Seadog Beard

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"I know I'm only a bluff old cove with no legs and a beard you could lose a badger in..."

Men of the maritime or naval business, especially the more experienced ones, will usually grow beards. It's more an issue of practicality- shaving requires fresh water, and you have to conserve this on a ship. But in any case it is one way to tell that a character is a real Father Neptune.

For Pirate Captains, a prominent beard is such an obligatory part of the dress code that you have a high probability of being named after it. Real Life gave us Blackbeard and Redbeard, and fiction has responded with Redbeard Rum (see right), Whitebeard, Yellowbeard, Purplebeard... everything but Bluebeard, which was already taken by a non-pirate.

Any character sporting this is likely to Talk Like a Pirate. Something about the way the densely packed follicles baffle the sound waves... Combine with Beard of Barbarism for Pirates and Horny Vikings.

Examples:

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    Advertising 
  • The Gorton's Fisherman.
  • Captain Birdseye
  • Despite what it says in the trope's description, there was a Weetabix advert which featured "Black-, Blue-, Red- and Yellowbeard". All were afraid of the pirate captain of the Marie Celeste, who was in turn scared off by learning the Royal Navy had their Weetabix.

    Anime & Manga 

    Comic Books 
  • Captain Haddock in Tintin, and his old mate Captain Chester.
  • Jommeke: Captain Jan Haring.
  • Aquaman had one for a while.
  • Lex O'Malley in Dan Dare.

    Film 

    Literature 
  • While not strictly speaking sea dogs, many of the Sky Pirates in The Edge Chronicles have beards of this nature, especially Tem Barkwater.
  • The Ancient Mariner
    By thy long grey beard and glittering eye,
    Now wherefore stopp'st thou me?.
  • Surprisingly not prominent in Honor Harrington, Aivars Terekhov is one of those few who have it.
  • Invoked in Going Postal, where Reacher Gilt affects an ostentatious pirate "look" including a beard. Mostly so that he can lose it when it's time to disappear.
  • Redwall: Several shrews, otters and searats (all sailor-types, though only searats practice piracy) are noted to have beards.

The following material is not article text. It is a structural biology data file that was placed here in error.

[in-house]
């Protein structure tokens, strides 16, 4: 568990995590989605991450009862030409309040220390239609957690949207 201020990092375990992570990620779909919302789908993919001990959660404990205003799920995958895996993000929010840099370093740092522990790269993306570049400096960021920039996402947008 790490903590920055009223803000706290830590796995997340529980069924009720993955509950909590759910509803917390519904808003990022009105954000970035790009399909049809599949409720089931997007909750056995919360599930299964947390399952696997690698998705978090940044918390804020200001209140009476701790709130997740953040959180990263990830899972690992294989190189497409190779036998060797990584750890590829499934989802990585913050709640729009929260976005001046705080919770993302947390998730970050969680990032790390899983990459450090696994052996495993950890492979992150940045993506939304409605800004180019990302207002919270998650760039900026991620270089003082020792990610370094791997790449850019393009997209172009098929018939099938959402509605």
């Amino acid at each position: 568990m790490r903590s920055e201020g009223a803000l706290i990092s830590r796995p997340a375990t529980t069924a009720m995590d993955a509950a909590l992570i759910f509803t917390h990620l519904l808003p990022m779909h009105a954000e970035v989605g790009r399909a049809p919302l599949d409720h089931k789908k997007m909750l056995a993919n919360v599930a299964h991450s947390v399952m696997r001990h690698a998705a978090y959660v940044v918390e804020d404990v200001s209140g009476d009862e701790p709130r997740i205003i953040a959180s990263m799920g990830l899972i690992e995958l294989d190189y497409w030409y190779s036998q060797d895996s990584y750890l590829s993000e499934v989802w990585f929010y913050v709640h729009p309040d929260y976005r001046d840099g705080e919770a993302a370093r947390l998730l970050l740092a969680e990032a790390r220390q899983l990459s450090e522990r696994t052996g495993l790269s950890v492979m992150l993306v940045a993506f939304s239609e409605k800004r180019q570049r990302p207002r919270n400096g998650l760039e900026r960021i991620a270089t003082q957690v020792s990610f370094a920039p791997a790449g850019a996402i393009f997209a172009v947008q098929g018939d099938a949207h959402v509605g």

Live Action Television 

    Music 
  • There is a popular German folk song called "Alle, die mit uns auf Kaperfahrt fahren". The Lyrics are "Alle, die mit uns auf Kaperfahrt fahren müssen Männer mit Bärten sein" (All who go on a sea raid with us have to be men with beards).

    Newspaper Comics 

    Video Games 

    Western Animation 
  • Captain McCallister of The Simpsons fits this to an extent given his nautical work, Verbal Tic of "yar", and roughed up beard.
  • Yellowtail from Steven Universe has a large, bushy beard, befitting his job as a fisherman.
  • Lampshaded in The Pirates! In an Adventure with Scientists!, as the Pirate Captain is very proud of his bushy beard, and it's even one of the judging points of the Pirate of the Year Award. His rival, Black Bellamy, has a bigger beard, which makes the Pirate Captain feel inadequate.

    Web Comics 

    Real Life 
  • As mentioned above, it was largely Enforced Trope in time of Wooden Ships and Iron Men and even into the later 19th/early 20th century for most seamen (at least while at sea) - shaving without freshwater was next to impossible, and most of the limited supply of freshwater carried by ships of the era was necessary for drinking and cooking. This condition existed even longer on smaller naval vessels (not equipped with dedicated freshwater condensators), such as destroyers and especially submarines.
  • In the Royal Navy, you can have a beard and moustache, or be clean shaven. That's all the choice you have.
    • Prince Philip grew an impressive beard while serving at sea during World War II. Then-Princess Elizabeth kept a photo of the bearded Philip in her room because their courtship had to be kept secret and he looked like an entirely different person from his normally clean-shaven look.
  • The US Navy actually prohibits beards among sailors- due to the need to get a gas mask on.
    • Beards were a bit of a naval tradition in the Royal Navy, and in the US Navy (since the latter was pretty much based on the former). During Zumwalt's term as the American Chief of Naval Operations, beards were re-authorized for American Navy personnel, though they've been banned since. This rule does not appear to stop certain SEALs.
      • It's fairly common for commanders of special forces units to turn a blind eye to shaving regulations. It's almost an unspoken rule that they've "earned the right" due to the particularly grueling and dangerous work they do.
      • It also helps them do their job in places like Afghanistan, where most men have beards. Beards are considered an essential sign of masculinity in Afghan culture and many Afghans won't take a clean-shaven man seriously.
      • They also aren't breaking any rules. Spec Ops personnel (and those working with them) are given "grooming waivers." Other personnel with skin issues can be issued "No Shave Chits" which, well, allow the bearer to not shave.
    • Many US submarines allow the beards while underway. Traditionally, a sailor buys a $5 No Shave Chit, which goes into the ship's recreation fund. However, as soon as the ship pulls into port or if there are riders aboard, then they're immediately required to shave.
  • Edward Teach had such an ominous beard that he's better known as Blackbeard.
  • During World War II, the Kriegsmarine took pride in not shaving, as they considered it a waste of resources.
    • Even nowadays, German sailors on subs tend to eschew washing and shaving. But yes, with limited freshwater resources, this is justified.


http://tvtropes.org/pmwiki/pmwiki.php/Main/SeaDogBeard